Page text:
This story originally appeared in IHI's 2008 Annual Progress Report.
Like many people his age, Deryl Jenson, 70, takes about 10 medications. His health history includes a heart attack, bypass surgery, and a brain injury and surgery on both knees from a bad fall down the stairs 20 years ago. Those injuries led to the loss of his job as a boiler engineer, and depression. He also has high blood pressure.
Nonetheless, Jenson, who sometimes works seasonally as Santa Claus, says “I feel fine.” He enjoys spending time with his wife, Carol, and their “four beautiful daughters, and seven beautiful grandchildren.”
When he visits his primary care doctor at Fairview Oxboro Clinic in Bloomington, Minnesota, part of Fairview Health Services, Jenson says “we go over the list of my medications every time. They keep good track of me.” Medication reconciliation, the process of making sure there that medications and dosages are accurate at all transition points, may seem easy to do one patient at a time, but is far more complex on a system level, particularly as patients move in and out of the hospital.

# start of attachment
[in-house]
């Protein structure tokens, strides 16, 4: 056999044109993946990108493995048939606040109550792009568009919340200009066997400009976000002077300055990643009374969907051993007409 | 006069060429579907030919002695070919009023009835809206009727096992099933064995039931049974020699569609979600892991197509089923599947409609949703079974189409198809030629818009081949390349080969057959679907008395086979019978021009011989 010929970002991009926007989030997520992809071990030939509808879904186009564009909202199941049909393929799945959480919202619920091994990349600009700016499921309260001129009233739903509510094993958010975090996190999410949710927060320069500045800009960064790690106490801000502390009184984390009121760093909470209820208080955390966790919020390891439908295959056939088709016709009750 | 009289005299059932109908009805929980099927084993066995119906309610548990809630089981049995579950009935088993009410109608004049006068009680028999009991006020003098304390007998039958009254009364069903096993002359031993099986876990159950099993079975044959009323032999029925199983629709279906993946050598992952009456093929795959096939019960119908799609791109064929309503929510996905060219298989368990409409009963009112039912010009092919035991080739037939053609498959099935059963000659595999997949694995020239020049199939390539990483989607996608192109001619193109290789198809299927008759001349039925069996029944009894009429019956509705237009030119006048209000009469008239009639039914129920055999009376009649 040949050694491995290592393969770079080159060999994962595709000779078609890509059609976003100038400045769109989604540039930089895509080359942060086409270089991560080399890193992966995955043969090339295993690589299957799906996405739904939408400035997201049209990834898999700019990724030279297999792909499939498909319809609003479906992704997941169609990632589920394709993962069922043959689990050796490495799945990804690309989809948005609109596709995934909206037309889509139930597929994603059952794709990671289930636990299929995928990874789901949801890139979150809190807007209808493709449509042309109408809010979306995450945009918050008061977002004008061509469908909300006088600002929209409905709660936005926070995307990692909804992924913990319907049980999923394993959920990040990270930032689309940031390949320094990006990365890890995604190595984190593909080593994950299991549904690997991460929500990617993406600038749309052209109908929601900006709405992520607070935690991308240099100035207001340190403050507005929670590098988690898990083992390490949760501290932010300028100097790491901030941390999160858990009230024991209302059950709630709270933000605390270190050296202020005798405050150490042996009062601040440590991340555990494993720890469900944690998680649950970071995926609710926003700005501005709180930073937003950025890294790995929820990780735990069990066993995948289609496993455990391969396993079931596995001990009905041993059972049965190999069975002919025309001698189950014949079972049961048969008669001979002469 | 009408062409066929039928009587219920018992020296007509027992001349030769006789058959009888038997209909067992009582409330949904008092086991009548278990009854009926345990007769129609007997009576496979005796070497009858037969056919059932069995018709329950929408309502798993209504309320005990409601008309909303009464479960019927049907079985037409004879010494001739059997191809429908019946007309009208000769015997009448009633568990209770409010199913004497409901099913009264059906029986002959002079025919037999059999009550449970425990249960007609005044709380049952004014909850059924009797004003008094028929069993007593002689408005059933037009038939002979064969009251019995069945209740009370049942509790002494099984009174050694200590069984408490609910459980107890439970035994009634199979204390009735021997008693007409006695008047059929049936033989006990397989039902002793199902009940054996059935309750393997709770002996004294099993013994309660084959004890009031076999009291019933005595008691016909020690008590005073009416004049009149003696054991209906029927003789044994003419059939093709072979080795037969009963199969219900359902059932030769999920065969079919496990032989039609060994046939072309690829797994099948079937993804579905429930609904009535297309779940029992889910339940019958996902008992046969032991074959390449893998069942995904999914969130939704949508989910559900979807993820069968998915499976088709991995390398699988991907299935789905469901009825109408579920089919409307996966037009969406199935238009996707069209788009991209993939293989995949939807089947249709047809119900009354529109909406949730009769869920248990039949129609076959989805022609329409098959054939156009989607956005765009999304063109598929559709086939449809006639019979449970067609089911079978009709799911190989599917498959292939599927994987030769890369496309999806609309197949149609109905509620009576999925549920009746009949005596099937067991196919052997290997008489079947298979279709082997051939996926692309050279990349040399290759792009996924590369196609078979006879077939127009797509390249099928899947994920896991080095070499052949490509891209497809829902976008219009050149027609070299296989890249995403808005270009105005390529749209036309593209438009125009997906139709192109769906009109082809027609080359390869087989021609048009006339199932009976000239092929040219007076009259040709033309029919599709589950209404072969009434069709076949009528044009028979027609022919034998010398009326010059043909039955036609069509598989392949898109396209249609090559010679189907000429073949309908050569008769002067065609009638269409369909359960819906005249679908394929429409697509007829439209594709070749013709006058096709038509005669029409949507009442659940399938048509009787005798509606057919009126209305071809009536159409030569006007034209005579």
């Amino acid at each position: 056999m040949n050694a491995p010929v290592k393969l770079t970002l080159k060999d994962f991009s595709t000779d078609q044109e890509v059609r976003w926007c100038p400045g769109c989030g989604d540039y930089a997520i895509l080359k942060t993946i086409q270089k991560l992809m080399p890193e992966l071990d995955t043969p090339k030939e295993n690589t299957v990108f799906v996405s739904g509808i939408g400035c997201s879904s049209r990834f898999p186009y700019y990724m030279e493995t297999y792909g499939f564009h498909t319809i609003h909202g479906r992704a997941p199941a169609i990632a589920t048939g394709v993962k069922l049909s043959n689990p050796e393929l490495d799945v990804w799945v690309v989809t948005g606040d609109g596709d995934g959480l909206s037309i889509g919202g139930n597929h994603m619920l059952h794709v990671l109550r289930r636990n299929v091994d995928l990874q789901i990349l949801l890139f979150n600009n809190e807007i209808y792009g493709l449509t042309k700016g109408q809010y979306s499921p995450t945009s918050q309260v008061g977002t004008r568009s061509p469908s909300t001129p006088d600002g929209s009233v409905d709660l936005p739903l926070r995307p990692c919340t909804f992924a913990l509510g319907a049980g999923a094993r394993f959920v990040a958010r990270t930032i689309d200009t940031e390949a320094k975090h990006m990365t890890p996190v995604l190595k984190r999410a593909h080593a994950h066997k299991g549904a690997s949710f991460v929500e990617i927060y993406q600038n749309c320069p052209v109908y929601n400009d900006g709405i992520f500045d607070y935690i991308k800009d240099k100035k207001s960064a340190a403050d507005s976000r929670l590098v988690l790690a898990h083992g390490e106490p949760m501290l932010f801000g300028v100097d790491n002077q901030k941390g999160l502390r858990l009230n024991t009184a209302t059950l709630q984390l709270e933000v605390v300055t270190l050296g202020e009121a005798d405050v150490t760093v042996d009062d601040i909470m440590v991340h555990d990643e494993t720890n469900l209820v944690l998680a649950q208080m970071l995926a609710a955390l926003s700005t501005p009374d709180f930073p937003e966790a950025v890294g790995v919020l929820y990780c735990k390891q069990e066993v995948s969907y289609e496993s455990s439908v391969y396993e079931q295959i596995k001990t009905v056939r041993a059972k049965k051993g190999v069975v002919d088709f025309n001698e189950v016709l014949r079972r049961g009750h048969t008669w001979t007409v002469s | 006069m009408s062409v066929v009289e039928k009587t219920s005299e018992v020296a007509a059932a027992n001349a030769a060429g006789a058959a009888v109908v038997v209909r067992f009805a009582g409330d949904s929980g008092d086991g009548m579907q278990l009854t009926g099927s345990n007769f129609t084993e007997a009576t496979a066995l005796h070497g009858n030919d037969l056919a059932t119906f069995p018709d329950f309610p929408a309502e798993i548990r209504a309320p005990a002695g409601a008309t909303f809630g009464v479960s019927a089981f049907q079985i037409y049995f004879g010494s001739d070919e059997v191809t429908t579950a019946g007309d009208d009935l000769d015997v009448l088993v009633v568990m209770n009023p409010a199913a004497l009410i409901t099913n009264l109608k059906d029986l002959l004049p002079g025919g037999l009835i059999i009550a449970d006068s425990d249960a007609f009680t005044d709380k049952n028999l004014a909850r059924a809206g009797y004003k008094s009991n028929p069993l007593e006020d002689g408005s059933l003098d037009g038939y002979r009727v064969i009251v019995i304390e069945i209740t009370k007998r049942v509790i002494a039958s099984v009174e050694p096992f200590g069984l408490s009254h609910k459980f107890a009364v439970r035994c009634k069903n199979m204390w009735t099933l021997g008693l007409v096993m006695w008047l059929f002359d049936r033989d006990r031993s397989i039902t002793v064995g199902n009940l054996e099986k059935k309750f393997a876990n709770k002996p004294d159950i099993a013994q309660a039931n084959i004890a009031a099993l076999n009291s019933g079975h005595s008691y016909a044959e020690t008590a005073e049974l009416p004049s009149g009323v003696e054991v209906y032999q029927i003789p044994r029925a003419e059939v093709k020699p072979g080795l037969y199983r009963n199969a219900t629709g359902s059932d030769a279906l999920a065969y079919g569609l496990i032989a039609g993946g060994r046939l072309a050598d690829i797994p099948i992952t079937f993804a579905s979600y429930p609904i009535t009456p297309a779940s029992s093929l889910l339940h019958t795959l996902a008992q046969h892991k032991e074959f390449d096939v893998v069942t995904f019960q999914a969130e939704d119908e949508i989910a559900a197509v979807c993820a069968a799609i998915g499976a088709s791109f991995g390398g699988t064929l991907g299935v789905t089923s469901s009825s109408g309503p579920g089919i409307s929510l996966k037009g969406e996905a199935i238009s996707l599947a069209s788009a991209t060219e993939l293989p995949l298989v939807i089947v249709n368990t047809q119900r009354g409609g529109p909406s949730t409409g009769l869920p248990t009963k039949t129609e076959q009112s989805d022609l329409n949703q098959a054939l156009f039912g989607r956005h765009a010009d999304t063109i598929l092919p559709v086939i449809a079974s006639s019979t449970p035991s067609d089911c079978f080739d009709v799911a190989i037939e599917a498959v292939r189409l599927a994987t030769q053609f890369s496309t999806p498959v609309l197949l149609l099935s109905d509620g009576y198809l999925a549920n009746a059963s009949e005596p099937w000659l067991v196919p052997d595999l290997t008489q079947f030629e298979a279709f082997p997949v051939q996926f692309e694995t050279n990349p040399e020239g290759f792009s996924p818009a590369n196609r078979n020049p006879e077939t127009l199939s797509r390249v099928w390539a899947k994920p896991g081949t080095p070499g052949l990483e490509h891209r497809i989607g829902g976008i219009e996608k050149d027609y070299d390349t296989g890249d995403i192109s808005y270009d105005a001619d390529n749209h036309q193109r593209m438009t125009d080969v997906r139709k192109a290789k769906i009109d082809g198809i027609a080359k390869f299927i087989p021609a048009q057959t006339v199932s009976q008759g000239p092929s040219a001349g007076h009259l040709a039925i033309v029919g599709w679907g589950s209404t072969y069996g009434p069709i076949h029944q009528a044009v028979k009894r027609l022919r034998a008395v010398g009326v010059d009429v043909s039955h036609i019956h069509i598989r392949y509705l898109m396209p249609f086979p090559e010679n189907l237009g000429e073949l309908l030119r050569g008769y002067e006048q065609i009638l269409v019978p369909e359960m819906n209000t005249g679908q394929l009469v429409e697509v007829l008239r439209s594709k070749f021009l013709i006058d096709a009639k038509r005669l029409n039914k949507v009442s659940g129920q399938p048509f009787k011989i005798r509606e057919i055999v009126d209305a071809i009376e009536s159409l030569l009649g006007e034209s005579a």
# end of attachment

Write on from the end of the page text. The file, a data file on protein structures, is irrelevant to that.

“To do it well, you really need three important elements: good tools, the right processes, and accountability,” says Steven Meisel, PharmD, Director of Medication Safety. And he should know. Using a combination of electronic medical records, inpatient pharmacy systems, and pharmacy technicians, Fairview does it very well, recently posting an average 90.6 percent success rate for outpatients in its 60-some clinics, and an average success rate of 74.1 percent for inpatients across its seven hospitals. This latter measure is an all-or-nothing metric that includes reconciling every medication
for every patient on admission, transfer and discharge.
Fairview Lakes Medical Center in Wyoming, Minnesota, routinely achieves a 100 percent success rate for inpatients. Pharmacy Director Mark Nelson, RPh, knows that improved patient safety is not the only benefit. Through medication reconciliation, his hospital reduced inaccurate patient records by nearly 31 percent between 2004 and 2006. “We calculate that we averted 95 adverse drug events in 2006, which, at an average cost of $2,500 per event, theoretically saved $237,500 in adverse drug event costs for the year.”